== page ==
The Washington Post leads with indications that President Clinton may drop his appeal of last week's court decision holding that his top aides may be questioned by Kenneth Starr. The New York Times goes with Clinton's comment Sunday that the U.S. would support new international financial aid to Russia if its debt situation worsens. USA Today leads with this year's big increase in killer tornadoes--nearly double the twister death toll for all of 1997, and a 365 percent increase over the total for 1996. The Los Angeles Times leads with the likelihood that Congress will approve the most sweeping changes in bankruptcy law in decades--which will make it significantly harder for those with annual family incomes over $50,000 to wipe out their debts. The WP lead is on the USAT front but no others. Neither the NYT nor LAT leads are on anybody else's front.
Besides executive privilege, the WP reports that two other legal decisions incident to the Lewinsky case must also be made soon: whether the DOJ will challenge a court decision ordering Secret Service agents to testify, and whether Clinton himself will testify before Starr's grand jury.
According to the NYT, Clinton's Sunday statement concerning debt assistance to Russia was timed to spread calm among the Asian financial markets before they opened for the week. A senior administration official tells the paper that direct U.S. aid is not being contemplated, but rather IMF and World Bank monies, which means 80 percent non-U.S. funds. The Times offers a helpful explanation of the hoped-for result: once investors realize the U.S. and the international funds are determined to support Russia, they will stop dumping the ruble, which may mean that actually making the loans becomes unnecessary. This is, says the NYT, "a form of deterrence theory." The story runs inside at the WP.
The Wall Street Journal runs a front-page story about how stockbrokers hustle clients . The techniques described include pretending also to be on the phone with another client who just placed a big order with the broker or who just made half a million dollars with him. The big flaw with the story: it never says whether or not such ruses are illegal.
The LAT front points out a rather sticky dilemma now arising for the U.S. in the wake of the new Asian arms race. The Indian and Pakistani nuclear weapons are, the paper observes, probably, like the U.S. and Soviet programs of the 50s and 60s, quite unsafe--vulnerable to both physical mishaps and command and control mistakes. So the question is, should the U.S. help both countries make their bombs safer? Although to do so would violate the new U.S. sanctions imposed on both countries and could provoke international complaints that America is spreading nuclear know-how, the LAT reports that "outside analysts" think such a course of action is probably under consideration.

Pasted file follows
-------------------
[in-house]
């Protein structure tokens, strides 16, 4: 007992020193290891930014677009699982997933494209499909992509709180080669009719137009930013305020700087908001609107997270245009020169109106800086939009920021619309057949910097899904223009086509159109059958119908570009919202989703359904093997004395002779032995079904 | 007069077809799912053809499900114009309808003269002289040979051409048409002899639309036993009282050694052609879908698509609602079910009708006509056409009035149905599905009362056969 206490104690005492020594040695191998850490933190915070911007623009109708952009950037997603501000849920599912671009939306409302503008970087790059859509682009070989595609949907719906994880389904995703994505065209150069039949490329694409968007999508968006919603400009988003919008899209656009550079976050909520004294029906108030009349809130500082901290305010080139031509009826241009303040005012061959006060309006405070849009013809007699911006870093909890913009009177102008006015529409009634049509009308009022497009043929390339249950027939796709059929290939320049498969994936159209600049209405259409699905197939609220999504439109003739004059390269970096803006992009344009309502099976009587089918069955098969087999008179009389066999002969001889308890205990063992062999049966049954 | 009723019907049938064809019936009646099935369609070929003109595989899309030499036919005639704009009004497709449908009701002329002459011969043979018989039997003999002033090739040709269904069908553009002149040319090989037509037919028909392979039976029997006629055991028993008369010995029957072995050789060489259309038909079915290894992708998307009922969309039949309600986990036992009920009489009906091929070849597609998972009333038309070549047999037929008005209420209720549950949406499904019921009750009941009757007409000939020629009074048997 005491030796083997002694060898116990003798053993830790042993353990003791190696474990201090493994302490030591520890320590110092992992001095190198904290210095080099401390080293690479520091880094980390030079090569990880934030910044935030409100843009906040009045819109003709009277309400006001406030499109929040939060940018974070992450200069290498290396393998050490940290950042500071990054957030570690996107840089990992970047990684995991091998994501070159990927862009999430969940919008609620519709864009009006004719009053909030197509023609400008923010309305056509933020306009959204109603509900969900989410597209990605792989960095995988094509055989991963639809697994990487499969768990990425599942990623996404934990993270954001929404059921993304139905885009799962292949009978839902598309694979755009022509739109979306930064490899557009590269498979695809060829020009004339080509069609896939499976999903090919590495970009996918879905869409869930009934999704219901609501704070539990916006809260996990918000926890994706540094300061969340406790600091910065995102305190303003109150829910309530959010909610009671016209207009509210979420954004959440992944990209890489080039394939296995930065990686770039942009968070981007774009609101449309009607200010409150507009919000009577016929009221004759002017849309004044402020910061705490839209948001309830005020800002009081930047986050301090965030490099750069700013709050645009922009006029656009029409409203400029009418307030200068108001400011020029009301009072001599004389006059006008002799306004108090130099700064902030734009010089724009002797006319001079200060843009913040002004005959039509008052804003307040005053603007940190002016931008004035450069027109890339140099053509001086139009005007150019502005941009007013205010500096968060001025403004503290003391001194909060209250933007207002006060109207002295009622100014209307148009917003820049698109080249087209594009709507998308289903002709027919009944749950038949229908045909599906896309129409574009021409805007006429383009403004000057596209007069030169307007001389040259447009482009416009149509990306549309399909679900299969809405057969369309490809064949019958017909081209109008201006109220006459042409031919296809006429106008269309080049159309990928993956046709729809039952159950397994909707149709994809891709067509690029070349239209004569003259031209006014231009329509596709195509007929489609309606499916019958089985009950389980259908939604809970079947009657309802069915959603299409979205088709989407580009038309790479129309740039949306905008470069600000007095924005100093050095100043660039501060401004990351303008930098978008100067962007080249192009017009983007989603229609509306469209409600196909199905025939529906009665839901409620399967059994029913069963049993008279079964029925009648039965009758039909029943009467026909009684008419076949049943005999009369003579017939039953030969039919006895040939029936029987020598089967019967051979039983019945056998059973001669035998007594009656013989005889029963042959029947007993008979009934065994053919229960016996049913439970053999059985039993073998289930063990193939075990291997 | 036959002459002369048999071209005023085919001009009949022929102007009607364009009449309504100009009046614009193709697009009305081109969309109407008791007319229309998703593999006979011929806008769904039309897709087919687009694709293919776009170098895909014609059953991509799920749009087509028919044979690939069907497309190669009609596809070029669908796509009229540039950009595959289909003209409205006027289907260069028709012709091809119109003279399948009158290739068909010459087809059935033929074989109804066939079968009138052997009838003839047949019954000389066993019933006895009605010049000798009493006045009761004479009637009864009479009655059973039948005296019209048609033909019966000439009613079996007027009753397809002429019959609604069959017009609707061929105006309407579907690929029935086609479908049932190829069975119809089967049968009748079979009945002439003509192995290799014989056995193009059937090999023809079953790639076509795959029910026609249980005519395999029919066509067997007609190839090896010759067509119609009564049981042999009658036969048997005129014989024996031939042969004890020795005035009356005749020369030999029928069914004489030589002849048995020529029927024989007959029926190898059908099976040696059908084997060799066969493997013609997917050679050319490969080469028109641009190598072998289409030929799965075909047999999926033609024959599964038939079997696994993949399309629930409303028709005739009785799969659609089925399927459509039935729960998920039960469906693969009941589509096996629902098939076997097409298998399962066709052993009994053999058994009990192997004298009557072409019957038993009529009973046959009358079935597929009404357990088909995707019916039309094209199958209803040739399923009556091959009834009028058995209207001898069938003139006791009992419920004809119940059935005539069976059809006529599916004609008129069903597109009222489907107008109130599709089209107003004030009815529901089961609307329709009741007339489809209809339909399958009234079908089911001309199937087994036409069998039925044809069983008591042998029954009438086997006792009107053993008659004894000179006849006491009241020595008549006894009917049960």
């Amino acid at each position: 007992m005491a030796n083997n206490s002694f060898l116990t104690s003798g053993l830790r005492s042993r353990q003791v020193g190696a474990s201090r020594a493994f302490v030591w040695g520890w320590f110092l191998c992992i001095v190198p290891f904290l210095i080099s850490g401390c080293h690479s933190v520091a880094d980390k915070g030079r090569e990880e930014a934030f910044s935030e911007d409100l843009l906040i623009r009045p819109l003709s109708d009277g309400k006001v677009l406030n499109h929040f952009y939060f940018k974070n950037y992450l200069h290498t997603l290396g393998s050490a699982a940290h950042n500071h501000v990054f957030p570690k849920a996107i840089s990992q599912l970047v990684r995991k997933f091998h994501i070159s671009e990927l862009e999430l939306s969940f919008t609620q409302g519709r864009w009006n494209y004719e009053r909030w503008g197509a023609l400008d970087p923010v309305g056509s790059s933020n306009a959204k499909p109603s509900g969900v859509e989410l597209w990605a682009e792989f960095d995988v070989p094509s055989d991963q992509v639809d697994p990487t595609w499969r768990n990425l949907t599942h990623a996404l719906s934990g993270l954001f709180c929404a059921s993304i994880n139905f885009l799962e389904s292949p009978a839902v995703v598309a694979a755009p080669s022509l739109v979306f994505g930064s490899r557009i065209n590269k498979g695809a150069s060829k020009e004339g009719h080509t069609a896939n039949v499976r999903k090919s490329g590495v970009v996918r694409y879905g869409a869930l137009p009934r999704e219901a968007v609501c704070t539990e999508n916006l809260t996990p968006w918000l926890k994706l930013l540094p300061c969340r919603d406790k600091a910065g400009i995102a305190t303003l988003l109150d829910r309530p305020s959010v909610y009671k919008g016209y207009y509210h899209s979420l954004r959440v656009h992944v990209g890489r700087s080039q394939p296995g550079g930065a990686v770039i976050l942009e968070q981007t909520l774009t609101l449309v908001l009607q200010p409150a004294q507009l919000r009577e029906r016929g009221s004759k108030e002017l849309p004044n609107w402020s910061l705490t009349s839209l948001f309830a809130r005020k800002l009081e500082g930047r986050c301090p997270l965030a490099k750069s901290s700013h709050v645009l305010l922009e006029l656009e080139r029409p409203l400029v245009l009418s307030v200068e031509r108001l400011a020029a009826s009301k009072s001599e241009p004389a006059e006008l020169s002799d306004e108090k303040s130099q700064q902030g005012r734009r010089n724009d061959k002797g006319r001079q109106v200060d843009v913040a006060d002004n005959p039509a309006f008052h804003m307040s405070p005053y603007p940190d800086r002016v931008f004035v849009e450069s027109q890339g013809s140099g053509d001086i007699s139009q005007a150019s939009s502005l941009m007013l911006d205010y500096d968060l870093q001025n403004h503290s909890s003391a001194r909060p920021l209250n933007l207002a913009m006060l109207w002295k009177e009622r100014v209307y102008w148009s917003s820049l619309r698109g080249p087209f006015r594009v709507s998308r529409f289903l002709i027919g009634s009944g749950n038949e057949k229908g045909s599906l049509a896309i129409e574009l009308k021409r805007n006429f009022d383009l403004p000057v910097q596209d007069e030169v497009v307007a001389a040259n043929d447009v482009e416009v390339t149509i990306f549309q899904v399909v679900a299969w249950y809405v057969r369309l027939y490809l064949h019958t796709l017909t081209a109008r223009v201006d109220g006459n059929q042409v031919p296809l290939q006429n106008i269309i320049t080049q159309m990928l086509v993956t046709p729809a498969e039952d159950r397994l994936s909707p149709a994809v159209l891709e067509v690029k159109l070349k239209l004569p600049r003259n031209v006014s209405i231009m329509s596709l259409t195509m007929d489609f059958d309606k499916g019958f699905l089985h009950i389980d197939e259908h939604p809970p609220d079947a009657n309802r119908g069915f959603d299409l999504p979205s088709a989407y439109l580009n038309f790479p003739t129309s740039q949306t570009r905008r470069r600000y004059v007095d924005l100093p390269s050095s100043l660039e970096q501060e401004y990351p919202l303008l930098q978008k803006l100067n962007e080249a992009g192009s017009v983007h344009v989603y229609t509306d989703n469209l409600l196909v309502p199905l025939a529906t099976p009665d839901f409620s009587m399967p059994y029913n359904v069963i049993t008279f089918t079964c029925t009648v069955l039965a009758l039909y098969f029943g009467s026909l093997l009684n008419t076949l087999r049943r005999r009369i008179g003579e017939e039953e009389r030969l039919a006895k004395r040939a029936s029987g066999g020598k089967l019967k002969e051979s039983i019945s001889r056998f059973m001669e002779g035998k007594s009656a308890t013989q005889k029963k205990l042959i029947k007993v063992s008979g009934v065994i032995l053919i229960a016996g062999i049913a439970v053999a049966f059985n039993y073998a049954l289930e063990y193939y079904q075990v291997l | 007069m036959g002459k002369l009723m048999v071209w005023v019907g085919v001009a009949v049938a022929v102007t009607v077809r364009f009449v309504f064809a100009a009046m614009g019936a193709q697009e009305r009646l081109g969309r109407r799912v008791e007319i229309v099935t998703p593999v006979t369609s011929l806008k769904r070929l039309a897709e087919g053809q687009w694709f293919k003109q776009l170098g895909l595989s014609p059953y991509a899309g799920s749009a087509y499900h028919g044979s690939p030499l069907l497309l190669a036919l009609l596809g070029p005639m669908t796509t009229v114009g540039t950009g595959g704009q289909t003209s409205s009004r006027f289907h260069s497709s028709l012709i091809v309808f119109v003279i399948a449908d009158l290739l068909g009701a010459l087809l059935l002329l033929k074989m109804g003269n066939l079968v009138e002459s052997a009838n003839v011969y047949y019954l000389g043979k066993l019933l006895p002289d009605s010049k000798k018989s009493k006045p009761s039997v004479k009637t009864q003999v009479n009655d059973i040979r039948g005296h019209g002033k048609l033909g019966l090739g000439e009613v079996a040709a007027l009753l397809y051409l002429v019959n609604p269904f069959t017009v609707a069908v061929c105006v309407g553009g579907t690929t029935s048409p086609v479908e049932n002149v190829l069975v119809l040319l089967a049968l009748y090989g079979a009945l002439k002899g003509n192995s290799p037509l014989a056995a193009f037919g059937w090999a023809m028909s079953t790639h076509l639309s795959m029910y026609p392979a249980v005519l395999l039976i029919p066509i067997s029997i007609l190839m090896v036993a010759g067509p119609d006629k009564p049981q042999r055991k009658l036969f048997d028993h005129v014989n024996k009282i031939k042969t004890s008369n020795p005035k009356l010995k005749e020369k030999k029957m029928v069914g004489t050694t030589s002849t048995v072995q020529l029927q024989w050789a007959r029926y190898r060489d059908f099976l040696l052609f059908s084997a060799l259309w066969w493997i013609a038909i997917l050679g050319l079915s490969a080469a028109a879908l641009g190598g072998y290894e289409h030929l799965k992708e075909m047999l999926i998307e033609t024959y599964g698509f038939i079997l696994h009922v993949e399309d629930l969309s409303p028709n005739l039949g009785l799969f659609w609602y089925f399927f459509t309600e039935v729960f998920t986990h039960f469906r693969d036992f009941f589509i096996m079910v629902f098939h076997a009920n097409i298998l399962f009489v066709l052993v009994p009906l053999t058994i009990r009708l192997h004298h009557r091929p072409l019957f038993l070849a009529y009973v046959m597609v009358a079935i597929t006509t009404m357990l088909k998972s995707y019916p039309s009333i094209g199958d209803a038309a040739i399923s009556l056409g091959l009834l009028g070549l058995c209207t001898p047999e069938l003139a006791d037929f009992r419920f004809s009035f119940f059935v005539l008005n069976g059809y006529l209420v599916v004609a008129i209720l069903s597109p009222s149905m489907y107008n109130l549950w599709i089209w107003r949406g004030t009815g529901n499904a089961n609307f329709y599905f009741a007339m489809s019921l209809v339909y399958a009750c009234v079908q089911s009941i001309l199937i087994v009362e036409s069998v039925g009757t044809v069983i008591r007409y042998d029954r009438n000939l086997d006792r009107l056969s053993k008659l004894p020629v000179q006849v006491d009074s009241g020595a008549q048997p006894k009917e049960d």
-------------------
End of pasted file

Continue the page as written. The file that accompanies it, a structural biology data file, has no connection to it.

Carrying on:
A topic of immeasurable social and intellectual importance is very unwisely buried deep inside the NYT business section: How could a story about "Today's Papers" be so badly underplayed?
A piece inside the WP reports that although the government has issued 30,000 letters authorizing the installation of airbag cut-off switches in cars and trucks, only 1,000 of these have been accepted by auto dealers and service shops. The reason? These facilities are worried about legal liability, but this doesn't add up, since the story goes on to explain that the automakers have agreed to indemnify those doing the cut-off work.
The NYT has obtained a draft of a U.S. government report on Nazi gold taken from Jews--primarily as jewelry and teeth fillings--during World War II, and writes it up on the top-front. Principal findings: There was twice as much gold seized in this fashion as previously estimated; it was used to pay--mostly in transactions handled by the Swiss National Bank--for a huge share of Nazi war needs purchased from Portugal, Spain, Sweden and Turkey; and two major German banks, Dresdner Bank and Deutsche Bank, neither previously implicated and both now doing considerable business in the U.S., had major roles in the transactions.
Sunday's NYT "Week in Review" reports on the steady rise in volume levels at the movies. The paper reports that a recent New York City showing of "Bulworth" dwelt mostly in the vacuum cleaner range, except for when Warren Beatty was rapping, taking things up to somewhere between jackhammer and car horn. "Today's Papers" has been employing an effective countermeasure for nearly twenty years: earplugs. These not only offer excellent protection from hearing loss, but also from noisy theatergoers and inane movie dates.